By edriscoll, in POTS,

POTS symptoms can occur due to many different abnormalities in the body. Some disorders associated with POTS symptoms have been identified. Many of the causes of POTS still remain unknown. It can be difficult to distinguish between the causes and effects of this disorder, which further complicates matters.  
There are a multitude of disorders that can produce POTS-like symptoms. It is important that physicians attempt to find possible causes of a patient's orthostatic intolerance, as many secondary disorders are treatable. Some of the entities that may be contributing to one's orthostatic intolerance include: 
Adrenal disorders, such as Addison's disease,can produce symptoms that mimic POTS. 
Anemia patients sometimes exhibit the symptoms of POTS (Nand, Mohan, Khosla & Kumar, 1989). Some patients may have folic acid deficiency, which is contributing to their anemia and POTS symptoms. 
POTS patients may have a form of hidden anemia where the standard tests, such as hemoglobin and hematocrit, are relatively normal even though the patient has a severe anemia (Raj, Biaggioni, Yamhure, Black, Paranjape, Byrne & Robertson, 2005). A formal radioisotope dilution assessment of blood volumes was required to discover the red blood cell volume deficit documented in a 2005 study of POTS patients (Raj, et. al, 2005). The authors of this study state that it is possible a deficit in erythropoietin production might play a pathophysiological role in POTS, although this is not yet clear.
Angiotensin II has been found to be increased in some people with postural orthostatic tachycardia syndrome. The results from one study imply impaired catabolism of Angiotensin II through the angiotensin-converting enzyme 2 pathway. Vasoconstriction in POTS may result from a reduction in Ang-(1-7) and an increase in angiotensin II (Stewart, Ocon, Clarke, Taneja & Medow, 2009).
The angiotensin II type I receptor gene may be responsible for some orthostatic disorders.The NIH has researched vascular responsiveness in subjects with polymorphisms of the angiotensin II type I receptor gene. Angiotensin II is a hormone that constricts blood vessels by attaching to a protein on the blood vessels. People can have a variety of forms of this protein. Researchers have looked for differences in the gene that makes this protein to determine if these genetic differences have any effect on blood pressure.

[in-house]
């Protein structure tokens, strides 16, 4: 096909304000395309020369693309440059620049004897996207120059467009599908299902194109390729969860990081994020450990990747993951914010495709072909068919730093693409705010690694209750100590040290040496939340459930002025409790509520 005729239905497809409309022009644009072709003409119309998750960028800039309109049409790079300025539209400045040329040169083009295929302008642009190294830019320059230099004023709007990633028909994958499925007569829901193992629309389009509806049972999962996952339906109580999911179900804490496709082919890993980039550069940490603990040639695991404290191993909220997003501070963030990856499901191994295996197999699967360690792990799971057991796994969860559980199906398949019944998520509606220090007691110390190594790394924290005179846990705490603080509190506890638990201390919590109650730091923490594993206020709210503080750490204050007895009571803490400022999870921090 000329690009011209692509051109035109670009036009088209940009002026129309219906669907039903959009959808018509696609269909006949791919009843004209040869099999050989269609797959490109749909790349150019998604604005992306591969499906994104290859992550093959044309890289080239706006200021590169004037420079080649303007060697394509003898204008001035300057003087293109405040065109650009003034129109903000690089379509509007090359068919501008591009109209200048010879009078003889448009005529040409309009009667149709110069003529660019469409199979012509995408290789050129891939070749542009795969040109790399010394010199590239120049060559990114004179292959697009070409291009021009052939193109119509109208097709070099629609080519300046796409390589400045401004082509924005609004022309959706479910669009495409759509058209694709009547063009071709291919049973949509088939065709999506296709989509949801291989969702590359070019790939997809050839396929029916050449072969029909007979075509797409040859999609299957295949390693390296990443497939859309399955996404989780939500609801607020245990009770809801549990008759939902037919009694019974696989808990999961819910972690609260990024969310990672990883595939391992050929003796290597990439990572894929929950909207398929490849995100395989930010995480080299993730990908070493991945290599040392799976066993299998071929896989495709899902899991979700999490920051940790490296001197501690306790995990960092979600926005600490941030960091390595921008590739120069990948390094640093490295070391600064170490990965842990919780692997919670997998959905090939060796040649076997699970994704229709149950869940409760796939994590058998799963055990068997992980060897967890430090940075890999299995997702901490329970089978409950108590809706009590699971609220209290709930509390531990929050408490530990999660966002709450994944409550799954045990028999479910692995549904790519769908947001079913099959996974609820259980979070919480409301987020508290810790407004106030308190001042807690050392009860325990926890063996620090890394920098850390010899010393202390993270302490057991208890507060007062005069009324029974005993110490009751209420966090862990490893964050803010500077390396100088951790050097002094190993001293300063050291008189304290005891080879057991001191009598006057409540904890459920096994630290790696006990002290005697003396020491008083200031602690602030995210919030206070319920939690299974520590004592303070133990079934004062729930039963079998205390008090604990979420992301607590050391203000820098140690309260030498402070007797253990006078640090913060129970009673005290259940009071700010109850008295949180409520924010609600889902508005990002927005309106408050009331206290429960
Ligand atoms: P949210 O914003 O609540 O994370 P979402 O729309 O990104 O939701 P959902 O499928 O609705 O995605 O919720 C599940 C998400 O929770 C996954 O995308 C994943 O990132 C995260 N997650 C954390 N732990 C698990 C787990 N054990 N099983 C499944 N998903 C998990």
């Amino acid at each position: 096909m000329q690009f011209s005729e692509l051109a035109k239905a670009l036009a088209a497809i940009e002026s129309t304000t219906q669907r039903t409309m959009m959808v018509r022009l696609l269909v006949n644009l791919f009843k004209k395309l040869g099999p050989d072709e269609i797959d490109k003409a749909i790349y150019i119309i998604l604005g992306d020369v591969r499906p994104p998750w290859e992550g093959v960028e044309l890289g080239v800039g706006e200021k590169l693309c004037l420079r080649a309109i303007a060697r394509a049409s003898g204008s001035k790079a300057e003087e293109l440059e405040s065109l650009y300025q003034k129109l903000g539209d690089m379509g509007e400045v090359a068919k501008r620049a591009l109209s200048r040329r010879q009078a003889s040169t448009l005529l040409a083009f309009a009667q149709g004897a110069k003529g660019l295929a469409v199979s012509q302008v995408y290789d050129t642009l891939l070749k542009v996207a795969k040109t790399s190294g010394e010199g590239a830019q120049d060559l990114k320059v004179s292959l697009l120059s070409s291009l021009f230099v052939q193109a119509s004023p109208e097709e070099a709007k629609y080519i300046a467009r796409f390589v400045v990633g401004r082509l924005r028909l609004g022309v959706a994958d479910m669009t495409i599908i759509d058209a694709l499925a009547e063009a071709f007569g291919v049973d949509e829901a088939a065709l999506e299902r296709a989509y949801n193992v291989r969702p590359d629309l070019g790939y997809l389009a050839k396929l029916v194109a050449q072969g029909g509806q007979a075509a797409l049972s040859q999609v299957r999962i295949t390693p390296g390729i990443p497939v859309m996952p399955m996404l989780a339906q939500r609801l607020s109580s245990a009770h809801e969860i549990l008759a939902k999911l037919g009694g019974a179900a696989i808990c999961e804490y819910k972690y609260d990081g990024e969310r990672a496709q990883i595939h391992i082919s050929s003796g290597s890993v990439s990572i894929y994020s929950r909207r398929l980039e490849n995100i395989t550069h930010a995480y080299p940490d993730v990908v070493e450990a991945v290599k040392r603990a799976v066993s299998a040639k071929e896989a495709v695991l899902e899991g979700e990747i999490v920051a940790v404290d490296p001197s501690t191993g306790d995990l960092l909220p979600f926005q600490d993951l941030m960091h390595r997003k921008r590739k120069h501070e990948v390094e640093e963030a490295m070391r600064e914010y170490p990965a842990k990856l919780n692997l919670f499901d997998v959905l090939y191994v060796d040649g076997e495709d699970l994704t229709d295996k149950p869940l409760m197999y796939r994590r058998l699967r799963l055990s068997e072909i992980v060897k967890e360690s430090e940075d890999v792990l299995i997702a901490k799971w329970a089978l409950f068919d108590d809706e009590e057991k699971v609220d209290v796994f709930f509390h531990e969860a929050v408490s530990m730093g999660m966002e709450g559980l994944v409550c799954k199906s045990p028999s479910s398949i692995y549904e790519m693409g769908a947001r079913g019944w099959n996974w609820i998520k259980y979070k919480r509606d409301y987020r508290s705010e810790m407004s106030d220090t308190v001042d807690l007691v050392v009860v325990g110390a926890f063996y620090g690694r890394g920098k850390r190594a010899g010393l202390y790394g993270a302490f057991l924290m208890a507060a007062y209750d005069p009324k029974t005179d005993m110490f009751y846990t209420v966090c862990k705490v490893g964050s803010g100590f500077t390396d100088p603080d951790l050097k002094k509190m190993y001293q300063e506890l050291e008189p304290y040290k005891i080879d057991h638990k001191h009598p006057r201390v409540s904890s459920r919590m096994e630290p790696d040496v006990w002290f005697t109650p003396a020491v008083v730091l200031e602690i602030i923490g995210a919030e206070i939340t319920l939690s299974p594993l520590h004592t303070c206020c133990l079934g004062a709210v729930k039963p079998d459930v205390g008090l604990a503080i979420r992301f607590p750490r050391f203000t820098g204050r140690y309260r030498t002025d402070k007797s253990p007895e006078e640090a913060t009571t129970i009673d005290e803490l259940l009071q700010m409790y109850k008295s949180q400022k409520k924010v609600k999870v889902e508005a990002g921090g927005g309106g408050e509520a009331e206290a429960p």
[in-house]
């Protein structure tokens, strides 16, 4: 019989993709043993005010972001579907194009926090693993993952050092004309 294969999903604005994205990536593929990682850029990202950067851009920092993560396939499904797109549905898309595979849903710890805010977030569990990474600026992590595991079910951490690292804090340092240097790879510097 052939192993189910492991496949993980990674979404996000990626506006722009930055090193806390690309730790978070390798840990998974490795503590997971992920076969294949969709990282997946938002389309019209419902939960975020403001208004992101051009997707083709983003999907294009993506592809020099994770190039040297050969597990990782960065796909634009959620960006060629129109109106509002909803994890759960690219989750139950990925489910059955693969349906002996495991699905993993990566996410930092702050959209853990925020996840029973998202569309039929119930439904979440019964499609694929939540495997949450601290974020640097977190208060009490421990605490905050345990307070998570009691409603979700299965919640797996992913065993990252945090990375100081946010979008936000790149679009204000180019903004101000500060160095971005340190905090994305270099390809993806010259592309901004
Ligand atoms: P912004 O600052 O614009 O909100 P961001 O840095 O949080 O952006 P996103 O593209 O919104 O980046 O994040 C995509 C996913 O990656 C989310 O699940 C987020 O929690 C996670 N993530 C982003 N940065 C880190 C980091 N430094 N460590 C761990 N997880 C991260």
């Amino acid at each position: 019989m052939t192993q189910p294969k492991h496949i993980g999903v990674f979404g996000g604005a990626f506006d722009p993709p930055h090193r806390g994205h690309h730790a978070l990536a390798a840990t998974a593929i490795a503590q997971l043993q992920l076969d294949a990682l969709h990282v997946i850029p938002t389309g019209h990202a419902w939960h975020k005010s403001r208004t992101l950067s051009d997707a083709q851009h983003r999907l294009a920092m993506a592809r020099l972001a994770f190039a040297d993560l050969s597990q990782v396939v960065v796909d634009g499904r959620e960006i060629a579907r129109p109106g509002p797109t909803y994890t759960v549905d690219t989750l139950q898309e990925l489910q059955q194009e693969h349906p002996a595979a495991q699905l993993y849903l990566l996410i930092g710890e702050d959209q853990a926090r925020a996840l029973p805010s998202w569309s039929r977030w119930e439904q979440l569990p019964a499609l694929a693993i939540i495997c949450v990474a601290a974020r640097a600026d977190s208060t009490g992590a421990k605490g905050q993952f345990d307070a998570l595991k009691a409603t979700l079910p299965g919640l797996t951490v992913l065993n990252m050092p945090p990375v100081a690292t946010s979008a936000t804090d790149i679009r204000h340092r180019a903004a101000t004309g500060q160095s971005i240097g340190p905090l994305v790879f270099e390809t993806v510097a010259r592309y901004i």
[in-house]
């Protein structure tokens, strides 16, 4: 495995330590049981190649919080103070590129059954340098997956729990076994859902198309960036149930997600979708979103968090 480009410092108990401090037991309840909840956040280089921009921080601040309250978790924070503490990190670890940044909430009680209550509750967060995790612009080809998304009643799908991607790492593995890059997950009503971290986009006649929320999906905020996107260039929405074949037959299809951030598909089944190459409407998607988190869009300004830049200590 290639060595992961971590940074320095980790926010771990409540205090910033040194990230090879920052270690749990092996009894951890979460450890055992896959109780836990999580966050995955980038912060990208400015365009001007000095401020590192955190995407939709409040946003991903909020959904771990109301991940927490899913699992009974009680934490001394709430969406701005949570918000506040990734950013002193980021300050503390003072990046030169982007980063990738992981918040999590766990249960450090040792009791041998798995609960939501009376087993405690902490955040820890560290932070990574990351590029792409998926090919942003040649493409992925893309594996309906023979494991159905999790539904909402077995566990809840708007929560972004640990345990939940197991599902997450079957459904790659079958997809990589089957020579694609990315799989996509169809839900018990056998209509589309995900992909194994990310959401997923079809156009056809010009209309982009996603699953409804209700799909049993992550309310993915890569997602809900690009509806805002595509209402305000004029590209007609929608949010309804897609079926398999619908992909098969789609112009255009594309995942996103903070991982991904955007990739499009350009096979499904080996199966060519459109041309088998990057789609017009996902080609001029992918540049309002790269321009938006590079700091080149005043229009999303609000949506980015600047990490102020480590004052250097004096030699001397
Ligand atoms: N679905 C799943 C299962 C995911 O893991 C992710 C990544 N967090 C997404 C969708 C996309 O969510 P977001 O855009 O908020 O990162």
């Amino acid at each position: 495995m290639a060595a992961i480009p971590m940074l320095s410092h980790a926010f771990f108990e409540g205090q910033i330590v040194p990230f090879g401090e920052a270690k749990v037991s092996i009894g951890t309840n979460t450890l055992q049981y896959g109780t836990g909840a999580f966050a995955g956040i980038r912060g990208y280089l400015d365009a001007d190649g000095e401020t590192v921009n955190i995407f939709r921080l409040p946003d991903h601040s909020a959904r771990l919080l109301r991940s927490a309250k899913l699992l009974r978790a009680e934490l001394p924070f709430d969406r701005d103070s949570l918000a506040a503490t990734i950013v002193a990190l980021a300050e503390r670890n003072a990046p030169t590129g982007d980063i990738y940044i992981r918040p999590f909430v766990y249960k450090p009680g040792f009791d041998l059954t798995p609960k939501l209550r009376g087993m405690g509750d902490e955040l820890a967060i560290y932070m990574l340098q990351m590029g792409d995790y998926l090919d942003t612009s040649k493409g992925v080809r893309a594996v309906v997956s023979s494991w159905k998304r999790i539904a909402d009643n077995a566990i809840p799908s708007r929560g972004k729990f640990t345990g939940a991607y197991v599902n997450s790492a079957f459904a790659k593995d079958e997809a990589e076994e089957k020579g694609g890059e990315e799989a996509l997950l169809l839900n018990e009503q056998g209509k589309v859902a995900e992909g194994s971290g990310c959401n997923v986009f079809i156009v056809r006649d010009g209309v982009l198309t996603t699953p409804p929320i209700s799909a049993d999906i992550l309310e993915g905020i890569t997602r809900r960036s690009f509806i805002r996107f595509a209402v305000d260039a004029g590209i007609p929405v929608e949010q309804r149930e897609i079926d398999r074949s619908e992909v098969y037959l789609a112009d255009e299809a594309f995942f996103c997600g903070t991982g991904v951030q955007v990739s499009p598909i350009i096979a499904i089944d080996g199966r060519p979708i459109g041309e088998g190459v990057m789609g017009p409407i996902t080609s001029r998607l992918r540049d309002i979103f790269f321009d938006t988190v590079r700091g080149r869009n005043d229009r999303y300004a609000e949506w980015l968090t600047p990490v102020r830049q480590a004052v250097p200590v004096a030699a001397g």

Autoimmune disorders,such as Guillain-Barre (Singh, Jaiswal, Misra & Srivastava, 1987) and lupus are suspected of causing POTS symptoms in some individuals. 
Researchers have discovered an antibody to neuronal nicotinic acetylcholine receptors of autonomic ganglia (Vernino, Low, Fealey, Stewart, Farrugia & Lennon, 2000).  Some people with POTS have an antibody titer test that is positive to this antibody. Patients with orthostatic intolerance, anhidrosis, constipation, urinary dysfunction, sicca syndrome and pupillary dysfunction had higher antibody titers than subjects that did not (Gibbons & Freeman, 2009). Patients with the highest levels of these ganglionic-receptor-binding antibodies have the most severe autonomic dysfunction. Physicians have discovered that antibody levels lower as some patients improve, which suggests a cause and effect relationship. Patients interested in being tested for the ganglionic antibody should have their physician contact:
Mayo Medical Laboratories
Cardiac atrophy has been pinpointed as the cause of orthostatic intolerance in astronauts. Research has shown that astronauts' hearts actually shrink and stiffen due to the reduced blood volume caused by microgravity (Mitka, 2002). Researchers want to find out if the cardiac atrophy is entirely reversible, and if the loss of mass can reach a point where it leads to catastrophic consequences (Healthline Scripts: Cardiac Atrophy, 1998). This finding may have implications for people who develop orthostatic intolerance due to being bedridden. Whether or not the finding can be applied to a percentage of patients who develop orthostatic intolerance for other reasons has yet to be proven. 
Cardiac disease can cause POTS symptoms. Most physicians are quick to rule cardiac disease out.